Seafood Giant Agrees to $23M in Upgrades to Reduce Coolant Leaks, EPA Says

Trident Seafoods Corporation, one of the largest seafood processing companies in Alaska and the Pacific Northwest, will spend up to $23 million to reduce coolant leaks from refrigerators and other equipment and to improve compliance; the company will also pay a $900,000 fine. Trident agreed to the settlement with the EPA and the US Department of Justice to resolve alleged violations of the Clean Air Act.

The EPA says Trident violated the Act by failing to promptly repair leaks of the refrigerant R-22, an ozone-depleting hydrocholorofluorocarbon (HCFC). This allowed its appliances to leak refrigerant at high rates for thousands of days, releasing over 200,000 pounds of harmful refrigerant to be released into the atmosphere, according to the EPA.

Trident will retrofit or retire 23 refrigeration appliances used on 14 marine vessels to use an alternative refrigerant that does not harm the ozone layer compared to typical refrigerants. Trident also agreed to retrofit nine of these appliances as part of a Supplemental Environmental Project.

Trident Seafoods will also conduct routine leak inspections of all appliances, promptly repair leaks, install leak detectors to monitor appliances for leaks, add fluorescent dye into appliances to assist staff in detecting leaks, compile information to assist in identifying common failure points on appliances, and train employees to properly manage the appliances. In addition, the settlement sets a corporate-wide refrigerant leak cap and requires Trident to retain a third-party auditor to review the company’s compliance with the consent decree and regulations.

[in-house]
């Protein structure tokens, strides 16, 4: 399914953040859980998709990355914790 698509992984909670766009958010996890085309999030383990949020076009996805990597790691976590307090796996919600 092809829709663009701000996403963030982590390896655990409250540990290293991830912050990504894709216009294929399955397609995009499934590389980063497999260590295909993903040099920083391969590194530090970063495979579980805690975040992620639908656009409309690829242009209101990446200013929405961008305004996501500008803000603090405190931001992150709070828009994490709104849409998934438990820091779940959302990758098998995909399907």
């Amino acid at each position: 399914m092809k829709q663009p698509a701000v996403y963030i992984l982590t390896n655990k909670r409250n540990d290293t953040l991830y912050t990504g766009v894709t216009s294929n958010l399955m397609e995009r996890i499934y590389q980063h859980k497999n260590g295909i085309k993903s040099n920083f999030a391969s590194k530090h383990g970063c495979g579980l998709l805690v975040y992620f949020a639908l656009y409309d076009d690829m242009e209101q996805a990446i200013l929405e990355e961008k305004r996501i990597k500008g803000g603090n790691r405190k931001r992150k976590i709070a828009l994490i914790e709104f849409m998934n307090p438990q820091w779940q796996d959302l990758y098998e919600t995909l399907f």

EPA regulations require that owners or operators of industrial refrigeration equipment that contains over 50 pounds of ozone-depleting refrigerants repair leaks within 30 days, and that they verify and document leak repairs and servicing. The regulations also prohibit appliances from being opened by people other than specially trained certified technicians and require the use of certified refrigerant recovery devices when appliances are opened.

Trident Seafoods says it has a strong commitment to sustainable fishing practices. “We respect our surrounding environment the same way we respect fisheries – by honoring our responsibility in the way we use resources,” its website claims. “Because we process as well as harvest seafood, we can hold ourselves to a higher standard of accountability – we are constantly innovating to reduce the environmental footprint of vessel and shore operations.”

Refrigeration technologies are essential for the cold food chain management in the marine sector. Responsible management of refrigeration and air-conditioning technologies in the mobile marine and fisheries sectors plays a critical role towards meeting and sustaining environmental obligations, UN Environment says.




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